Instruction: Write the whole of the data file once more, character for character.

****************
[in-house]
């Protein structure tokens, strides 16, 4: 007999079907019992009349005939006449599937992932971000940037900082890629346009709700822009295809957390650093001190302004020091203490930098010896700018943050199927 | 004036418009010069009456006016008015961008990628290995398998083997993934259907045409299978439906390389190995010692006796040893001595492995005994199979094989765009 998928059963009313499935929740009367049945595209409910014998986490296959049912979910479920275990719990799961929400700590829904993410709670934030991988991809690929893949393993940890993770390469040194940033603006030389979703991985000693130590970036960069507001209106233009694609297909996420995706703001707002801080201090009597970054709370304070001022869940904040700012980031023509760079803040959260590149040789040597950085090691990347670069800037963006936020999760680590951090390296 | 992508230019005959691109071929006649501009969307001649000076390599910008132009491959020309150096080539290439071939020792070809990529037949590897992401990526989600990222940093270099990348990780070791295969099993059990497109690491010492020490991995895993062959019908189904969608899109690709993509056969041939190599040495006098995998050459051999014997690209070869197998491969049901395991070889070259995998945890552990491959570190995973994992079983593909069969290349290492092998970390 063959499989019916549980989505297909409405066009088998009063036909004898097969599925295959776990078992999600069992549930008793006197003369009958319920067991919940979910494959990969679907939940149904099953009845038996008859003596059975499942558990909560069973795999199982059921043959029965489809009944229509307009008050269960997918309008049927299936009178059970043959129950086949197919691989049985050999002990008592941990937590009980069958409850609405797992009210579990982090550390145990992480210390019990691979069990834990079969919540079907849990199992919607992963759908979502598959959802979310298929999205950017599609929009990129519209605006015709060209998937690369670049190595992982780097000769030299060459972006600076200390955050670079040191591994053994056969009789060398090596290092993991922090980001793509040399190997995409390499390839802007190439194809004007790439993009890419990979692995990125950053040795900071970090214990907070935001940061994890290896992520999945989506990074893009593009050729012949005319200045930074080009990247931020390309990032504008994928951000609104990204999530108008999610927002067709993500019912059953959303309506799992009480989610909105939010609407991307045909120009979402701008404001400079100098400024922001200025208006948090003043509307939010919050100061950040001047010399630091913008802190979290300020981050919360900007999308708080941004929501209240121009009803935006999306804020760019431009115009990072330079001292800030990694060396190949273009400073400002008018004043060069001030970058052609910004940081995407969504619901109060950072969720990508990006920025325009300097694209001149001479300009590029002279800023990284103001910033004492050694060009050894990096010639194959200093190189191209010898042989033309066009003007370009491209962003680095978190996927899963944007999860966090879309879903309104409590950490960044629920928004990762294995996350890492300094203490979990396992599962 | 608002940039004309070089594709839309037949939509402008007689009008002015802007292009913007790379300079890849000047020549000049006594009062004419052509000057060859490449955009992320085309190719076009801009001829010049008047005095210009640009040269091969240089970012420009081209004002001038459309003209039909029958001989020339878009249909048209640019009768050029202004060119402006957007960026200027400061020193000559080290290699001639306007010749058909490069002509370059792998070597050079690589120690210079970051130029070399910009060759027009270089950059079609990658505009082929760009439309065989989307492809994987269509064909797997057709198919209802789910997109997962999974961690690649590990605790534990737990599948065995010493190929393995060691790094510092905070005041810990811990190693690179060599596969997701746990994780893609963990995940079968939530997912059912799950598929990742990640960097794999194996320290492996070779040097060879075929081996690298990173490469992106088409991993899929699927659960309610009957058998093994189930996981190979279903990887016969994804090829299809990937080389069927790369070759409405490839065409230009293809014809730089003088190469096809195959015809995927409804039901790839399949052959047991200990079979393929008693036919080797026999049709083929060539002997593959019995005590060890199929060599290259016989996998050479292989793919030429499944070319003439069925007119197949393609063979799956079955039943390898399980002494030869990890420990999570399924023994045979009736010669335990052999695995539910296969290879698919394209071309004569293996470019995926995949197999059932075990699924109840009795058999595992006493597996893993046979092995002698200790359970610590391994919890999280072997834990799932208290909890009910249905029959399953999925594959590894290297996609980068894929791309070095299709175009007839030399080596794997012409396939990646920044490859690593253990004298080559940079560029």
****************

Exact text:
[in-house]
């Protein structure tokens, strides 16, 4: 007999079907019992009349005939006449599937992932971000940037900082890629346009709700822009295809957390650093001190302004020091203490930098010896700018943050199927 | 004036418009010069009456006016008015961008990628290995398998083997993934259907045409299978439906390389190995010692006796040893001595492995005994199979094989765009 998928059963009313499935929740009367049945595209409910014998986490296959049912979910479920275990719990799961929400700590829904993410709670934030991988991809690929893949393993940890993770390469040194940033603006030389979703991985000693130590970036960069507001209106233009694609297909996420995706703001707002801080201090009597970054709370304070001022869940904040700012980031023509760079803040959260590149040789040597950085090691990347670069800037963006936020999760680590951090390296 | 992508230019005959691109071929006649501009969307001649000076390599910008132009491959020309150096080539290439071939020792070809990529037949590897992401990526989600990222940093270099990348990780070791295969099993059990497109690491010492020490991995895993062959019908189904969608899109690709993509056969041939190599040495006098995998050459051999014997690209070869197998491969049901395991070889070259995998945890552990491959570190995973994992079983593909069969290349290492092998970390 063959499989019916549980989505297909409405066009088998009063036909004898097969599925295959776990078992999600069992549930008793006197003369009958319920067991919940979910494959990969679907939940149904099953009845038996008859003596059975499942558990909560069973795999199982059921043959029965489809009944229509307009008050269960997918309008049927299936009178059970043959129950086949197919691989049985050999002990008592941990937590009980069958409850609405797992009210579990982090550390145990992480210390019990691979069990834990079969919540079907849990199992919607992963759908979502598959959802979310298929999205950017599609929009990129519209605006015709060209998937690369670049190595992982780097000769030299060459972006600076200390955050670079040191591994053994056969009789060398090596290092993991922090980001793509040399190997995409390499390839802007190439194809004007790439993009890419990979692995990125950053040795900071970090214990907070935001940061994890290896992520999945989506990074893009593009050729012949005319200045930074080009990247931020390309990032504008994928951000609104990204999530108008999610927002067709993500019912059953959303309506799992009480989610909105939010609407991307045909120009979402701008404001400079100098400024922001200025208006948090003043509307939010919050100061950040001047010399630091913008802190979290300020981050919360900007999308708080941004929501209240121009009803935006999306804020760019431009115009990072330079001292800030990694060396190949273009400073400002008018004043060069001030970058052609910004940081995407969504619901109060950072969720990508990006920025325009300097694209001149001479300009590029002279800023990284103001910033004492050694060009050894990096010639194959200093190189191209010898042989033309066009003007370009491209962003680095978190996927899963944007999860966090879309879903309104409590950490960044629920928004990762294995996350890492300094203490979990396992599962 | 608002940039004309070089594709839309037949939509402008007689009008002015802007292009913007790379300079890849000047020549000049006594009062004419052509000057060859490449955009992320085309190719076009801009001829010049008047005095210009640009040269091969240089970012420009081209004002001038459309003209039909029958001989020339878009249909048209640019009768050029202004060119402006957007960026200027400061020193000559080290290699001639306007010749058909490069002509370059792998070597050079690589120690210079970051130029070399910009060759027009270089950059079609990658505009082929760009439309065989989307492809994987269509064909797997057709198919209802789910997109997962999974961690690649590990605790534990737990599948065995010493190929393995060691790094510092905070005041810990811990190693690179060599596969997701746990994780893609963990995940079968939530997912059912799950598929990742990640960097794999194996320290492996070779040097060879075929081996690298990173490469992106088409991993899929699927659960309610009957058998093994189930996981190979279903990887016969994804090829299809990937080389069927790369070759409405490839065409230009293809014809730089003088190469096809195959015809995927409804039901790839399949052959047991200990079979393929008693036919080797026999049709083929060539002997593959019995005590060890199929060599290259016989996998050479292989793919030429499944070319003439069925007119197949393609063979799956079955039943390898399980002494030869990890420990999570399924023994045979009736010669335990052999695995539910296969290879698919394209071309004569293996470019995926995949197999059932075990699924109840009795058999595992006493597996893993046979092995002698200790359970610590391994919890999280072997834990799932208290909890009910249905029959399953999925594959590894290297996609980068894929791309070095299709175009007839030399080596794997012409396939990646920044490859690593253990004298080559940079560029």